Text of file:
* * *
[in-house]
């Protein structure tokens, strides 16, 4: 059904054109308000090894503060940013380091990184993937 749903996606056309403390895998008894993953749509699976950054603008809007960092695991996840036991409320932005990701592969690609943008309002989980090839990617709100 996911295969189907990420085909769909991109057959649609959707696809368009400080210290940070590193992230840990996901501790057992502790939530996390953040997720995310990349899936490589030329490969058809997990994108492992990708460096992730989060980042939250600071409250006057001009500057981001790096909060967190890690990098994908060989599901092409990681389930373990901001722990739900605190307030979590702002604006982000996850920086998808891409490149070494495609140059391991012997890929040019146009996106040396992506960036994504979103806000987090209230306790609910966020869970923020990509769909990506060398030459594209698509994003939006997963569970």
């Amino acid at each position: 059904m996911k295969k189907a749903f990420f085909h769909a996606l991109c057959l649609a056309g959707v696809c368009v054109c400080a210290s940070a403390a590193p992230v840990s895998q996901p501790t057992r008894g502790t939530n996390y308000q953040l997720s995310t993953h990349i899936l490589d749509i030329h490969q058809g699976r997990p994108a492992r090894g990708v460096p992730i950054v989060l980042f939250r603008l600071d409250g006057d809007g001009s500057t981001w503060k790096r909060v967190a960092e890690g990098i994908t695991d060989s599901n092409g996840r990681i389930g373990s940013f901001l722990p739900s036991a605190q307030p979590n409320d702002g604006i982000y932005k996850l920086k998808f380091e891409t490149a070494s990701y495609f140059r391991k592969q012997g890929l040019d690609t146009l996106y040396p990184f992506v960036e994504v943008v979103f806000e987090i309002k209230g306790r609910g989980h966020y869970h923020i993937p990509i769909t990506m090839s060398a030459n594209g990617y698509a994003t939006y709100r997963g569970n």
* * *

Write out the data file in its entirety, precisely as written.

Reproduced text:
[in-house]
């Protein structure tokens, strides 16, 4: 059904054109308000090894503060940013380091990184993937 749903996606056309403390895998008894993953749509699976950054603008809007960092695991996840036991409320932005990701592969690609943008309002989980090839990617709100 996911295969189907990420085909769909991109057959649609959707696809368009400080210290940070590193992230840990996901501790057992502790939530996390953040997720995310990349899936490589030329490969058809997990994108492992990708460096992730989060980042939250600071409250006057001009500057981001790096909060967190890690990098994908060989599901092409990681389930373990901001722990739900605190307030979590702002604006982000996850920086998808891409490149070494495609140059391991012997890929040019146009996106040396992506960036994504979103806000987090209230306790609910966020869970923020990509769909990506060398030459594209698509994003939006997963569970």
């Amino acid at each position: 059904m996911k295969k189907a749903f990420f085909h769909a996606l991109c057959l649609a056309g959707v696809c368009v054109c400080a210290s940070a403390a590193p992230v840990s895998q996901p501790t057992r008894g502790t939530n996390y308000q953040l997720s995310t993953h990349i899936l490589d749509i030329h490969q058809g699976r997990p994108a492992r090894g990708v460096p992730i950054v989060l980042f939250r603008l600071d409250g006057d809007g001009s500057t981001w503060k790096r909060v967190a960092e890690g990098i994908t695991d060989s599901n092409g996840r990681i389930g373990s940013f901001l722990p739900s036991a605190q307030p979590n409320d702002g604006i982000y932005k996850l920086k998808f380091e891409t490149a070494s990701y495609f140059r391991k592969q012997g890929l040019d690609t146009l996106y040396p990184f992506v960036e994504v943008v979103f806000e987090i309002k209230g306790r609910g989980h966020y869970h923020i993937p990509i769909t990506m090839s060398a030459n594209g990617y698509a994003t939006y709100r997963g569970n």